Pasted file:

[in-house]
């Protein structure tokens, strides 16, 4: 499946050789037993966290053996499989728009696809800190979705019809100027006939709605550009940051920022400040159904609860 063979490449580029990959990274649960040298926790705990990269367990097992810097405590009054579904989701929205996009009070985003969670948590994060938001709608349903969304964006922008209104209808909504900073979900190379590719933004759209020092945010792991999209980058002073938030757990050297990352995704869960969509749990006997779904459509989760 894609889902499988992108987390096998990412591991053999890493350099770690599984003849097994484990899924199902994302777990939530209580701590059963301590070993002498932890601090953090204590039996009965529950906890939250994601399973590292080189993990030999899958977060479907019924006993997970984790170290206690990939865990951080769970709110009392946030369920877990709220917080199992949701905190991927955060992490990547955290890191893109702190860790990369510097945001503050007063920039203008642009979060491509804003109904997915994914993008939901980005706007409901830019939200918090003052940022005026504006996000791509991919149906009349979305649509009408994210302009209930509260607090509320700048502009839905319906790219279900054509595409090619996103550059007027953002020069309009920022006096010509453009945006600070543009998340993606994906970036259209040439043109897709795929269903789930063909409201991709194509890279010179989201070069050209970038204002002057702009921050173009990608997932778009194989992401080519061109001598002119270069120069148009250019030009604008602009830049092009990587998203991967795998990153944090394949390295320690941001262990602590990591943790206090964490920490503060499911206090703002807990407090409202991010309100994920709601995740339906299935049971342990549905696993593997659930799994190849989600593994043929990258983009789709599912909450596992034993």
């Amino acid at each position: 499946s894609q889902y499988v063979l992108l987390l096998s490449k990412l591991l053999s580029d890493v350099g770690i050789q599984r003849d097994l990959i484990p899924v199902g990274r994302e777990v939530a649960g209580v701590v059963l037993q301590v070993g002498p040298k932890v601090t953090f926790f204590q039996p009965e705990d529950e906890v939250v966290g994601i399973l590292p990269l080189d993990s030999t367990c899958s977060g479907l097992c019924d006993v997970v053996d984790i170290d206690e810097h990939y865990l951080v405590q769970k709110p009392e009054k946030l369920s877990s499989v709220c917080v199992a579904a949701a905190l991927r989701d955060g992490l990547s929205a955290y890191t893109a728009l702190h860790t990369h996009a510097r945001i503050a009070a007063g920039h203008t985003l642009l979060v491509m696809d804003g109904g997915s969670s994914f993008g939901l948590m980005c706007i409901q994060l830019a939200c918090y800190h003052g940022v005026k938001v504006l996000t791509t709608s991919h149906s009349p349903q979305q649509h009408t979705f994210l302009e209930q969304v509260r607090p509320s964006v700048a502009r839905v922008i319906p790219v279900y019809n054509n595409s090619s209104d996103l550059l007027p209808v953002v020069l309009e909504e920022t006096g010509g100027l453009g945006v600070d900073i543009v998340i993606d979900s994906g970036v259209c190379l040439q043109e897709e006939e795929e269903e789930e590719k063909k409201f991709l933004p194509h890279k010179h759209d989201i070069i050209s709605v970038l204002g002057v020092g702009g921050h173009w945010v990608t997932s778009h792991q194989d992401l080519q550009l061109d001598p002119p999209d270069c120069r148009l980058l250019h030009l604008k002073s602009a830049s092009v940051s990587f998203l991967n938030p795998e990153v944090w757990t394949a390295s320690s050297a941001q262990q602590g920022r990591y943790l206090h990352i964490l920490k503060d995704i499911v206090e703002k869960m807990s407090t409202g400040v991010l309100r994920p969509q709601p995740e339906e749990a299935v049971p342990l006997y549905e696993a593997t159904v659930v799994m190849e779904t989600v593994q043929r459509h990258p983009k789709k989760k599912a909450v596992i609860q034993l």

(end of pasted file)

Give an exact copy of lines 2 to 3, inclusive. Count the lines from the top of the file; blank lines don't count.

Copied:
């Protein structure tokens, strides 16, 4: 499946050789037993966290053996499989728009696809800190979705019809100027006939709605550009940051920022400040159904609860 063979490449580029990959990274649960040298926790705990990269367990097992810097405590009054579904989701929205996009009070985003969670948590994060938001709608349903969304964006922008209104209808909504900073979900190379590719933004759209020092945010792991999209980058002073938030757990050297990352995704869960969509749990006997779904459509989760 894609889902499988992108987390096998990412591991053999890493350099770690599984003849097994484990899924199902994302777990939530209580701590059963301590070993002498932890601090953090204590039996009965529950906890939250994601399973590292080189993990030999899958977060479907019924006993997970984790170290206690990939865990951080769970709110009392946030369920877990709220917080199992949701905190991927955060992490990547955290890191893109702190860790990369510097945001503050007063920039203008642009979060491509804003109904997915994914993008939901980005706007409901830019939200918090003052940022005026504006996000791509991919149906009349979305649509009408994210302009209930509260607090509320700048502009839905319906790219279900054509595409090619996103550059007027953002020069309009920022006096010509453009945006600070543009998340993606994906970036259209040439043109897709795929269903789930063909409201991709194509890279010179989201070069050209970038204002002057702009921050173009990608997932778009194989992401080519061109001598002119270069120069148009250019030009604008602009830049092009990587998203991967795998990153944090394949390295320690941001262990602590990591943790206090964490920490503060499911206090703002807990407090409202991010309100994920709601995740339906299935049971342990549905696993593997659930799994190849989600593994043929990258983009789709599912909450596992034993």
């Amino acid at each position: 499946s894609q889902y499988v063979l992108l987390l096998s490449k990412l591991l053999s580029d890493v350099g770690i050789q599984r003849d097994l990959i484990p899924v199902g990274r994302e777990v939530a649960g209580v701590v059963l037993q301590v070993g002498p040298k932890v601090t953090f926790f204590q039996p009965e705990d529950e906890v939250v966290g994601i399973l590292p990269l080189d993990s030999t367990c899958s977060g479907l097992c019924d006993v997970v053996d984790i170290d206690e810097h990939y865990l951080v405590q769970k709110p009392e009054k946030l369920s877990s499989v709220c917080v199992a579904a949701a905190l991927r989701d955060g992490l990547s929205a955290y890191t893109a728009l702190h860790t990369h996009a510097r945001i503050a009070a007063g920039h203008t985003l642009l979060v491509m696809d804003g109904g997915s969670s994914f993008g939901l948590m980005c706007i409901q994060l830019a939200c918090y800190h003052g940022v005026k938001v504006l996000t791509t709608s991919h149906s009349p349903q979305q649509h009408t979705f994210l302009e209930q969304v509260r607090p509320s964006v700048a502009r839905v922008i319906p790219v279900y019809n054509n595409s090619s209104d996103l550059l007027p209808v953002v020069l309009e909504e920022t006096g010509g100027l453009g945006v600070d900073i543009v998340i993606d979900s994906g970036v259209c190379l040439q043109e897709e006939e795929e269903e789930e590719k063909k409201f991709l933004p194509h890279k010179h759209d989201i070069i050209s709605v970038l204002g002057v020092g702009g921050h173009w945010v990608t997932s778009h792991q194989d992401l080519q550009l061109d001598p002119p999209d270069c120069r148009l980058l250019h030009l604008k002073s602009a830049s092009v940051s990587f998203l991967n938030p795998e990153v944090w757990t394949a390295s320690s050297a941001q262990q602590g920022r990591y943790l206090h990352i964490l920490k503060d995704i499911v206090e703002k869960m807990s407090t409202g400040v991010l309100r994920p969509q709601p995740e339906e749990a299935v049971p342990l006997y549905e696993a593997t159904v659930v799994m190849e779904t989600v593994q043929r459509h990258p983009k789709k989760k599912a909450v596992i609860q034993l």